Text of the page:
Kupala Night is an ancient Slavic ritual that was traditionally celebrated on the evening of July 6 until the morning of July 7, which according to the old Julian calendar, was the evening of the summer solstice.
The celebrations of the summer solstice usually include music, bonfires, and crowds of people gathered around the fire holding hands and performing a traditional dance.
Celebrating the Solstice Around the World
The rest of the world celebrates the event on the evening of June 21.
In the Northern Hemisphere, the celebration of the summer solstice is most enthusiastically celebrated in Sweden, Greece, Latvia, and in Belarus, Ukraine, Russia, and Poland.
One of the largest solstice celebrations in the world, happens near Stonehenge (in the UK) with many people witnessing the perfectly aligned sunrise .
These celebrations are remnants of past pagan traditions that were believed to bring happiness (marriage-wise), fertility, and offsprings.
Ivan Kupala Day
The term kupala is most likely derived from kupati which is the Slavic word for bathing or “to get wet”.
In Ukraine, Belarus, and Russia, the name of this holiday is a combination of “Ivan” (John the Baptist) and “getting wet”, as the ritual is associated with water.
On Ivan Kupalo Day people perform many pranks that usually include pouring water over somebody.
Slavic Pagan Tradition
Traditionally, the rituals on Kupala Night are performed with the belief that they will bring health and happiness to the home and the family.
In Eastern Europe the ancient rituals have been adapted and they became a part of the “new” Christian traditions and local folklore.
So Kupala Night is a collage of legends, mythical creatures, and a Christian holiday.
St. John’s Eve – Ivan Kupala Night
It is associated with John the Baptist, whose nativity is celebrated on June 24.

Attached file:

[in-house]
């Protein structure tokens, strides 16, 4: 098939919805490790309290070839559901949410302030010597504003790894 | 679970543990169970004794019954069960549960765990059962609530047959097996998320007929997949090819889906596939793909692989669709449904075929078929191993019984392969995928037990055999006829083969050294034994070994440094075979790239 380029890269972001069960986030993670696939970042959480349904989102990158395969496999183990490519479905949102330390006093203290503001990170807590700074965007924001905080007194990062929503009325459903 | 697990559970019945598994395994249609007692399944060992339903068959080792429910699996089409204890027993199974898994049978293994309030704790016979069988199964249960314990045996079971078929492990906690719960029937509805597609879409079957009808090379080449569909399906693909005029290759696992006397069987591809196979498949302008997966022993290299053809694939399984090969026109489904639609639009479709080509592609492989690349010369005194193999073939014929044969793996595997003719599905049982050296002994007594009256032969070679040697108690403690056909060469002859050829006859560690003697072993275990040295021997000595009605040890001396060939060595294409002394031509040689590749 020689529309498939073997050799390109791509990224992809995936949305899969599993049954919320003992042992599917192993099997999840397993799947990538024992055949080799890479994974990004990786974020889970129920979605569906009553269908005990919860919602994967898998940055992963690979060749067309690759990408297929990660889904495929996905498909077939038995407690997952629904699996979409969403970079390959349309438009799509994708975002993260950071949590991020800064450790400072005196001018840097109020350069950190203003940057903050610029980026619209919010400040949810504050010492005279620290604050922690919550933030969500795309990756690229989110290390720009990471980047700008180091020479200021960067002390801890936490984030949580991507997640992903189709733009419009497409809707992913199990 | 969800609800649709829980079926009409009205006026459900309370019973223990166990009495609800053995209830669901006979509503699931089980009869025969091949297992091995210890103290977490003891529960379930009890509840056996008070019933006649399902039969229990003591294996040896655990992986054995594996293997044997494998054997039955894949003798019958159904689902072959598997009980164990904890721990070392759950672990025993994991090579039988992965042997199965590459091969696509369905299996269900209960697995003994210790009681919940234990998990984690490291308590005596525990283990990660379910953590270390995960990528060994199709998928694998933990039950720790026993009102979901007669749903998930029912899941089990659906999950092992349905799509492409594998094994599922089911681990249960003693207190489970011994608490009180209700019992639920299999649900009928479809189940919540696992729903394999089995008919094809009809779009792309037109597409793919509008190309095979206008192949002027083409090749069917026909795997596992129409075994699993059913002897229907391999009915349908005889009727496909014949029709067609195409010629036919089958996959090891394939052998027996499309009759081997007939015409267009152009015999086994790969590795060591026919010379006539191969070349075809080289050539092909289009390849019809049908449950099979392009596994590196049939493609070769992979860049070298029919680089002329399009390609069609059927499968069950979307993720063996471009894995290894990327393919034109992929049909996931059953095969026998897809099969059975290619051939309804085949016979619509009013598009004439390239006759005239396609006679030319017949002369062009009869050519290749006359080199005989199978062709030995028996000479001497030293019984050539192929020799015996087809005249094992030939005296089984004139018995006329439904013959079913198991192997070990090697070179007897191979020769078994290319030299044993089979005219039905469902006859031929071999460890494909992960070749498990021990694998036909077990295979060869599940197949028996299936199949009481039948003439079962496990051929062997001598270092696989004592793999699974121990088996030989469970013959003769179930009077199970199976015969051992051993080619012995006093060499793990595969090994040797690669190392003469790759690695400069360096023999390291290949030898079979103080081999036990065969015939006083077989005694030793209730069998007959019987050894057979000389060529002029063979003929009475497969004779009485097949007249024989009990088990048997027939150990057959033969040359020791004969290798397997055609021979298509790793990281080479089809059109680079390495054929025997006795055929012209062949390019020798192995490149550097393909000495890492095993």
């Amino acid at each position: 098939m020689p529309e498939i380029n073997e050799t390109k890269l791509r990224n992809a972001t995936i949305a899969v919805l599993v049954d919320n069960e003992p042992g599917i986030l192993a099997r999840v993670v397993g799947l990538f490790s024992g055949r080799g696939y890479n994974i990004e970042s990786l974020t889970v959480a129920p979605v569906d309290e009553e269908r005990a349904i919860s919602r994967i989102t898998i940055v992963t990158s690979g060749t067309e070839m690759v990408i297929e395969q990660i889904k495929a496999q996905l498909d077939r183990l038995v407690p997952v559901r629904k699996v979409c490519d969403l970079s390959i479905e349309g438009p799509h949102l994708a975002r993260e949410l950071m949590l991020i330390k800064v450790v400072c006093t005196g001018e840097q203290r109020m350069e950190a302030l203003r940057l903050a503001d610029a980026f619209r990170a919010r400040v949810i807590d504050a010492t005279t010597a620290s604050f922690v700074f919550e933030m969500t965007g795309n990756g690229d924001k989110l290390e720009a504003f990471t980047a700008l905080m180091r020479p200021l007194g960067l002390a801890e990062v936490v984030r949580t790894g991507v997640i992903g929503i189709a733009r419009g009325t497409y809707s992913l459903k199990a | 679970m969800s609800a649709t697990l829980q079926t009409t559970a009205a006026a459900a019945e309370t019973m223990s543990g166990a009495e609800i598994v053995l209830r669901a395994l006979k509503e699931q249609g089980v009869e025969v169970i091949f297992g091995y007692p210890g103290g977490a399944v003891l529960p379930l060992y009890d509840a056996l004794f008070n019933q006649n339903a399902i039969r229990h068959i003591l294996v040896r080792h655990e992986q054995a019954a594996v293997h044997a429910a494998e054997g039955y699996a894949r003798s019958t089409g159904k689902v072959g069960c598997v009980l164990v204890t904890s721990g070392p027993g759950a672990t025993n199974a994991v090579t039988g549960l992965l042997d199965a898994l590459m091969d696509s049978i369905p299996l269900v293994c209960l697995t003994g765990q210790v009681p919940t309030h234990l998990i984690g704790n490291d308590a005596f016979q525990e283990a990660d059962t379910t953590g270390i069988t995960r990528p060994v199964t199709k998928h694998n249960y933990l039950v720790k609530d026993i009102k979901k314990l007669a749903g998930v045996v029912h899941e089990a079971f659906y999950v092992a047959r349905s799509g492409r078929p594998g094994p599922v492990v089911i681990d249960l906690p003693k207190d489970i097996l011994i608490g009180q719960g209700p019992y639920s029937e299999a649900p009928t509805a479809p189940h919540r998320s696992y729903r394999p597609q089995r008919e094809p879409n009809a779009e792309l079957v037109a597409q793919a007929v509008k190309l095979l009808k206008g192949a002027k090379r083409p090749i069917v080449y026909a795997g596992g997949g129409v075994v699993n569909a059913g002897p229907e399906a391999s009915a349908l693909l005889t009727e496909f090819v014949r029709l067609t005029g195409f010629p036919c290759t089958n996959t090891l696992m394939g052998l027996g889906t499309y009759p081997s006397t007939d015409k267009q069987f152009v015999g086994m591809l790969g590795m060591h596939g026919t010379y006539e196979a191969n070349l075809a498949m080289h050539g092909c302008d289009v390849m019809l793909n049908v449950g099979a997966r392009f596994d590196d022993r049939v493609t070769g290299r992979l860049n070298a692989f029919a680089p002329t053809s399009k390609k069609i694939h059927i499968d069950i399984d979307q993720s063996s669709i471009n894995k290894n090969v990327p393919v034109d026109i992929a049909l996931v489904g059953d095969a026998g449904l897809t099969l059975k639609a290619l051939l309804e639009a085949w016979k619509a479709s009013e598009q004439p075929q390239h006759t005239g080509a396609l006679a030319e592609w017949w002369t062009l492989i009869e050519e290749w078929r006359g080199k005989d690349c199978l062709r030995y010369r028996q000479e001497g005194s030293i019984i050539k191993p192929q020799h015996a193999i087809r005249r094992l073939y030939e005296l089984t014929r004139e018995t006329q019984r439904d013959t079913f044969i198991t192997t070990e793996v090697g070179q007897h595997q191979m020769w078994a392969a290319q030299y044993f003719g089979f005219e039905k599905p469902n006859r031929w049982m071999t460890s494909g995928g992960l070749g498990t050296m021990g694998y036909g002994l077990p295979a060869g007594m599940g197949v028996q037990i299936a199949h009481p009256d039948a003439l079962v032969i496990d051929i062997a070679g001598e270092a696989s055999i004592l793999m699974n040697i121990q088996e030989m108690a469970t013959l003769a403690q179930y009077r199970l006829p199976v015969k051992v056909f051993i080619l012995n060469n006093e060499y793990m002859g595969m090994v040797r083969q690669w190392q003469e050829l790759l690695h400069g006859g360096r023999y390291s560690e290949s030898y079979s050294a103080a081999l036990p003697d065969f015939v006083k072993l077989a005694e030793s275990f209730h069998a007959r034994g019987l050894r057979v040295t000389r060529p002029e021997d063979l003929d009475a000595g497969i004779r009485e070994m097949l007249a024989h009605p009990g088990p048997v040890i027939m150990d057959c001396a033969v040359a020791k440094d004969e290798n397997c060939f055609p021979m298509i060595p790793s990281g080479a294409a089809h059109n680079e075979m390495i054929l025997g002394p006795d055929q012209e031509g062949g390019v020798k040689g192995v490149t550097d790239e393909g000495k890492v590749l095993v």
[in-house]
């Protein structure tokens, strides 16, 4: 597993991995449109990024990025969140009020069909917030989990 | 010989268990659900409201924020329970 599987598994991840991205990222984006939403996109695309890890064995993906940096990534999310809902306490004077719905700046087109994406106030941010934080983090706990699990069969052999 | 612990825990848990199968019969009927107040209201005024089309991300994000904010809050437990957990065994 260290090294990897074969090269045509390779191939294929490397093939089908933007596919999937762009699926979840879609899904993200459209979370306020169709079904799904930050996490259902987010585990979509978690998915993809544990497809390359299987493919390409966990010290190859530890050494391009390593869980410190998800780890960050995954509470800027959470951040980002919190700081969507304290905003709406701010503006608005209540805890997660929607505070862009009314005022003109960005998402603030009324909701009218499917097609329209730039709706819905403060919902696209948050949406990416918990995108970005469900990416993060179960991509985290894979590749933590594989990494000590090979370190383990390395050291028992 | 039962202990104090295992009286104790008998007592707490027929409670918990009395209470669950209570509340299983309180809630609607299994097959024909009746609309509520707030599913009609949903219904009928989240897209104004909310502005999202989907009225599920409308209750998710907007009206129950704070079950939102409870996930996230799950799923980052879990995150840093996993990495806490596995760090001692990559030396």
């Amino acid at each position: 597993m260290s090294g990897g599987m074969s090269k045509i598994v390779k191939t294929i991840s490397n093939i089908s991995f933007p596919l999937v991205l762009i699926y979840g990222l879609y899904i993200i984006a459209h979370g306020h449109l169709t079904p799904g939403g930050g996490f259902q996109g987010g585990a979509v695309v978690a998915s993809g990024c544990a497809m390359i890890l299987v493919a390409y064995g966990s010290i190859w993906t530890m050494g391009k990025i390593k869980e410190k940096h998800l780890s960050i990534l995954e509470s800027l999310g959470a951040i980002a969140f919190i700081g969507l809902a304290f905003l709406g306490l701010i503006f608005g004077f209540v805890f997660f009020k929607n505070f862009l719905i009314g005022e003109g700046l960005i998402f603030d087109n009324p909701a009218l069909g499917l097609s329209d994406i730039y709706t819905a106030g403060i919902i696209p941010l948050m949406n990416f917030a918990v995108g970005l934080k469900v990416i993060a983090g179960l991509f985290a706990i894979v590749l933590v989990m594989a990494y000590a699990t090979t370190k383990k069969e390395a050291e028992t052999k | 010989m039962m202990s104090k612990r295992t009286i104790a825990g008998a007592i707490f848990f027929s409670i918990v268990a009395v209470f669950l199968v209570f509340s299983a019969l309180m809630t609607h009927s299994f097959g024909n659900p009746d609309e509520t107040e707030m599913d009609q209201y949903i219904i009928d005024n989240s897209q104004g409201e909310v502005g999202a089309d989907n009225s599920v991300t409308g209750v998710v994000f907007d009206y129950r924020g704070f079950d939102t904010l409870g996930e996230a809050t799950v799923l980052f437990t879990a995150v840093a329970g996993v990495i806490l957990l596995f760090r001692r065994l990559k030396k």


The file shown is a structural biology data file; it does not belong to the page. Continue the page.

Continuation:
However, the Kupala celebration is still performed in his name (that’s why it’s called Ivan Kupala Night and Ivan Kupala Day).
The water has the same function of ritual purification (like it does in Christianity). Everything is washed away with the water (Sins, dead bodies, and such, you know?).
Kupala Night is a time of “good humor” mischiefs and pranks.
Beware at Nightfall
It is believed that no one should be sleeping on Ivan Kupala Night.
All evil spirits such as witches, werewolves, mermaids, ghosts, and snakes awaken on that night (yeah snakes are evil, sorry snake-lovers).
Usually, people gather around ponds, rivers, lakes, and celebrate the evening around a fire while the gentle sounds of music dissipate across the surface of the water.
However, there is no swimming or getting in the water, because the evil spirits will try to drown you (fun times!).
The herbs that are gathered for Kupala Night have especially strong healing powers. People would gather them and make traditional medicines and teas from them.
Wreaths of Wildflowers
On Kupala Night, young women weave wreaths of wildflowers. While weaving they get to make a wish (there is a higher chance of wishes coming true on Kupala Night. It’s just science).
On Ivan Kupala Day, the wreath is ready, and the girls let it go in a river. If it floats far away the wish will come true. But if it sinks or ends up on the shore, the wish won’t come true any time soon.
Jumping Over Bonfires
Jumping over a bonfire is another ritual performed on Ivan Kupala Night.
After sunset, huge bonfires are lit up and young people jump over them to test their bravery and faith in old gods.
It is common for young couples to jump together to test the strength of their relationship.
Apparently, if they manage to jump over the fire together they will remain together. If they fail they will most likely split up as a couple (and you know third-degree burns).
The Legend of the Fern
There is a belief that Kupala Night is the only time of the year when the fern flower blossoms (well this day and during the winter solstice) .
People gather in the forests on Kupala Night in search of the fern flower. The one who finds it will have a prosperous life filled with immense happiness and fortune.
Young unmarried women are usually the first ones to enter the forests, hoping to find the flower that will bring them love, marriage, children, and fortune.
Nobody has ever found the fern flower.